City Council to study Environmentally Critical Areas Ordinance
February 20, 2013
By Caleb Heeringa
Developing property near steep slopes or small wetlands could be a bit easier under changes to the city’s environmental code suggested by the Sammamish Planning Commission.
But it remains to be seen whether the Sammamish City Council will sign on to the recommendations to change the Environmentally Critical Areas Ordinance, the product of more than a year of twice monthly meetings, or get out their red pens and delve into the code themselves.
Kathy Richardson, the commission’s chairwoman, said she felt that the recommendations improve the code – giving property owners more options for using their environmentally constrained property while protecting Sammamish’s streams and wetlands.
“I think we introduced some flexibility to the code that is reasonable and appropriate,” Richardson said in an interview.
The recommendations, presented to the council at a Feb. 12 meeting, include:
- Significantly reducing development limitations around isolated wetlands that are not hydrologically connected to neighboring wetlands and don’t provide significant wildlife habitat. Senior Planner Evan Maxim said the new code redefines what a “small” wetland is. The current code says anything fewer than 1,000 square feet is small, while the new code gives the same designation to anything fewer than than 4,000 square feet. The commission also recommends that the city allow a landowner to fill up to 2,500 square feet of that wetland, up from 1,000 square feet, provided they improve wetlands elsewhere on the property.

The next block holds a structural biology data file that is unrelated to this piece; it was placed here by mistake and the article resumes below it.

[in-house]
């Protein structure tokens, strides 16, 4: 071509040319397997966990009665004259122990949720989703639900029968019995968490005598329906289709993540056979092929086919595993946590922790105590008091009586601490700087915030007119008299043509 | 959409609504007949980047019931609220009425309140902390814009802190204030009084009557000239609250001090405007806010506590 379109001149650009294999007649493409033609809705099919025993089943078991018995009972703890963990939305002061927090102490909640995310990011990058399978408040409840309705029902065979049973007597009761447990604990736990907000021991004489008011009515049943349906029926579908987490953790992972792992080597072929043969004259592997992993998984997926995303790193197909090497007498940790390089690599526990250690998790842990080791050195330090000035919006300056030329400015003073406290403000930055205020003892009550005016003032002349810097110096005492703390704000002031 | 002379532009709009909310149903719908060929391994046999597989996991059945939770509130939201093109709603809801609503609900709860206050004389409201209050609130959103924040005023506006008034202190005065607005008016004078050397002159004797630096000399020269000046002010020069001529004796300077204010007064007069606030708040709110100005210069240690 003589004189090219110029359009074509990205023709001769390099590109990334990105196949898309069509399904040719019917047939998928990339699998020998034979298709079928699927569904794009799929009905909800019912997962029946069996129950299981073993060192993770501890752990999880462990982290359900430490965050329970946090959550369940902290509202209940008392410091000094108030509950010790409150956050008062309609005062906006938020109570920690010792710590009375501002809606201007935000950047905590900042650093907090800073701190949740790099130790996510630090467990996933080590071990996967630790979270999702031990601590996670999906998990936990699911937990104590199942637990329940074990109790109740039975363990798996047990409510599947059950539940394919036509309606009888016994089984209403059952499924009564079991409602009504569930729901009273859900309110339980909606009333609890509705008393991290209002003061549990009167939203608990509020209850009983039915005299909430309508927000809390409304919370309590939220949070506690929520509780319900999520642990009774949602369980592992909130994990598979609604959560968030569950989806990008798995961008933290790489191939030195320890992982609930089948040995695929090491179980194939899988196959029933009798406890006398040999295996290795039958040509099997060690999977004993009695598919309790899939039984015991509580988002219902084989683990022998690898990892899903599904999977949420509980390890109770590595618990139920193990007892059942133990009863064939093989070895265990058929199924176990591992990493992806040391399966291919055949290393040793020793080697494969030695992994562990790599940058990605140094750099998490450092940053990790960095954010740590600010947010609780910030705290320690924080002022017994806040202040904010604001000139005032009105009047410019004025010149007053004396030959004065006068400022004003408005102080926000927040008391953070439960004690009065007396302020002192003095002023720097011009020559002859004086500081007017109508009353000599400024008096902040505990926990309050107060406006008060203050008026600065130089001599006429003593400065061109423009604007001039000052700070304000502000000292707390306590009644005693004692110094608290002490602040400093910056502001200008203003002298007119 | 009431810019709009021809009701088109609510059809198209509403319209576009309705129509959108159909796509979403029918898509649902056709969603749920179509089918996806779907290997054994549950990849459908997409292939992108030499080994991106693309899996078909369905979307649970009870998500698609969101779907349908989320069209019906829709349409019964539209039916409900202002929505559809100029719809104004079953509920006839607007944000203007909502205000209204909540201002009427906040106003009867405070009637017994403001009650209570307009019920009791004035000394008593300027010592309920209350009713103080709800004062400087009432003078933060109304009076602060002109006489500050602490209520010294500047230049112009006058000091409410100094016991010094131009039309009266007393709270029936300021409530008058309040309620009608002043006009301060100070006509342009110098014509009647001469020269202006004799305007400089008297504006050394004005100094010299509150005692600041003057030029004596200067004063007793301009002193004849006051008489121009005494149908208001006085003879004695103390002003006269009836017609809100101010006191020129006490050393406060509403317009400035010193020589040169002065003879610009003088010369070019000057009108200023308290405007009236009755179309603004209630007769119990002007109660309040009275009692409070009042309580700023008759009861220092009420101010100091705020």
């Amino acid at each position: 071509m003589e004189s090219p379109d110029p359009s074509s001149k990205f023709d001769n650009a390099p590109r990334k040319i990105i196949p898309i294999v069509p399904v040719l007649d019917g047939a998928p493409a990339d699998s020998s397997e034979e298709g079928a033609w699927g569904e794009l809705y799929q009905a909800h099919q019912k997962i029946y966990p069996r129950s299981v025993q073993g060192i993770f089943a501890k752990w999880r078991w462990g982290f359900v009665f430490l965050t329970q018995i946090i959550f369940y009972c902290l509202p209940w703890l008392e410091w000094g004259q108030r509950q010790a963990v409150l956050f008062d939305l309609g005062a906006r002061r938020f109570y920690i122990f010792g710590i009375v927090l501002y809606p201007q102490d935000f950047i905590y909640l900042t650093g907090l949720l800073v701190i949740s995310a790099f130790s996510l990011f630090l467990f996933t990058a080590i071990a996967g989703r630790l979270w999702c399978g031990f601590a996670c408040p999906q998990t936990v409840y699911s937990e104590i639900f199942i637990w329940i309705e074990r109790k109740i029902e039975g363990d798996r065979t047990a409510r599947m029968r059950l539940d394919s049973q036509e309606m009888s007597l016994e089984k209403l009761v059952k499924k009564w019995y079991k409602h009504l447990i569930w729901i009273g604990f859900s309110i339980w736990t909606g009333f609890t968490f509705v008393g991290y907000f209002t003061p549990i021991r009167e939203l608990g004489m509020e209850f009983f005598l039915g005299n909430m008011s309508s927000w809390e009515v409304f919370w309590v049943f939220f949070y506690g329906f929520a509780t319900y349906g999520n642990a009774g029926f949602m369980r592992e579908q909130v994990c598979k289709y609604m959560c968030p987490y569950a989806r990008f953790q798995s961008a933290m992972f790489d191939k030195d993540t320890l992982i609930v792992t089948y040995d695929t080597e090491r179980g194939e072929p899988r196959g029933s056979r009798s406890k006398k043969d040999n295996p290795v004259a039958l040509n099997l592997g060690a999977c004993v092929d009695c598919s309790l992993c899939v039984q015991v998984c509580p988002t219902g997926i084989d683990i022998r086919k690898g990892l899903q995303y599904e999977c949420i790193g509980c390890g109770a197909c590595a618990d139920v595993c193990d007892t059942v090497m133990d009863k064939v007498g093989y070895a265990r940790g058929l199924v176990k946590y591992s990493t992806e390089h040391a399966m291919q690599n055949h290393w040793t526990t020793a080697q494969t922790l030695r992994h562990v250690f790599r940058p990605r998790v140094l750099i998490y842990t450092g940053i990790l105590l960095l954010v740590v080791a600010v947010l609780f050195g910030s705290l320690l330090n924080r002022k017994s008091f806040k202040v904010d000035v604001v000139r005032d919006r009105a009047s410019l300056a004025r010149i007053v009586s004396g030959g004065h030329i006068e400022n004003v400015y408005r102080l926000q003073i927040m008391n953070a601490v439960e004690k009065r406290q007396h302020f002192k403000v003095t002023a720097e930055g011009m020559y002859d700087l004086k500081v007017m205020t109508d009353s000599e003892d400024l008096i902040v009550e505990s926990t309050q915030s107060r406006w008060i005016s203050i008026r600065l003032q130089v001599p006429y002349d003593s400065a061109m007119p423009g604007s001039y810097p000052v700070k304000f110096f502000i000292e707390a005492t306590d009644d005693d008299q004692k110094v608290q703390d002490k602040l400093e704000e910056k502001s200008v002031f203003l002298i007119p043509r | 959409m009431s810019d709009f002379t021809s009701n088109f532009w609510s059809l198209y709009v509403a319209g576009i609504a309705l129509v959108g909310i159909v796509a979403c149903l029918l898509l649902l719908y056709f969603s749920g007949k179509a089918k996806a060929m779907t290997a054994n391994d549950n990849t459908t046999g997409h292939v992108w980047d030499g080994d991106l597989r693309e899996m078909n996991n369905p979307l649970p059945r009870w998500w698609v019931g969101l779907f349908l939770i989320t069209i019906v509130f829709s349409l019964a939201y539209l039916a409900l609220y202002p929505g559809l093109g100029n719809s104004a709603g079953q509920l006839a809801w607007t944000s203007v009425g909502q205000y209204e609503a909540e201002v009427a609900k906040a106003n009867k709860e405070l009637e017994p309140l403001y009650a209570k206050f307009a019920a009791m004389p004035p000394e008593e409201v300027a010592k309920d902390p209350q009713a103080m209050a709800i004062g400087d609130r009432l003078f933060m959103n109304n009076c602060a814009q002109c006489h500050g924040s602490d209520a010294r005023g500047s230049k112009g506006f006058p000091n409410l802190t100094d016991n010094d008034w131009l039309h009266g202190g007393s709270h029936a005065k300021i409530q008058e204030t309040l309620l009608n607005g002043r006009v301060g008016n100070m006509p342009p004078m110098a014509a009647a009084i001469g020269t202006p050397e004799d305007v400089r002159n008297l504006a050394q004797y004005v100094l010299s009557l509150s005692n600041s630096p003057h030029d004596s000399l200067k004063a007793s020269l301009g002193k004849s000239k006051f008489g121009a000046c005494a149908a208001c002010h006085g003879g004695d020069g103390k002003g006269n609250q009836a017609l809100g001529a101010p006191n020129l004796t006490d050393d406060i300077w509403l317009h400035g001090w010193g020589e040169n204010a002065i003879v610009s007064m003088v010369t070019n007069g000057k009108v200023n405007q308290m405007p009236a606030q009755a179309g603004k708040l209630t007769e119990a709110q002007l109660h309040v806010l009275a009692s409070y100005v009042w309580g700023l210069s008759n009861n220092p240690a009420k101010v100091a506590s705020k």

- Increasing the ability for a homeowner to develop inside a stream or wetland buffer that is in the “shadow” of an existing building. Richardson gave the example of a landowner who wants to expand the footprint of a home when there is an existing barn or detached garage between the home and stream or wetland. The new code would make that expansion easier, even if the home is expanding into an area inside a buffer.
- Allowing a pilot project of nine developments in “erosion hazard overlay” areas in the city – most commonly located above steep slopes above Lake Sammamish. The program would allow current single family homes to expand provided no additional storm water runs off the property. The program would also allow property owners to subdivide and develop multiple homes on their properties so long as all storm water is collected and routed to the lake or city storm water system. The code would also require tight controls during construction to avoid landslides during large storm events.
- Establishing a “fee-in lieu” mitigation program, which would allow a landowner who is disturbing a wetland or stream buffer to pay for wetland improvements on another nearby property if there are not suitable areas for improvement on their own property.
- Changing the ratios of wetland improvements required. Richardson said in some cases the ratios are larger than current code, meaning a property owner could be required to improve six or eight times as much wetland habitat as their development impacts.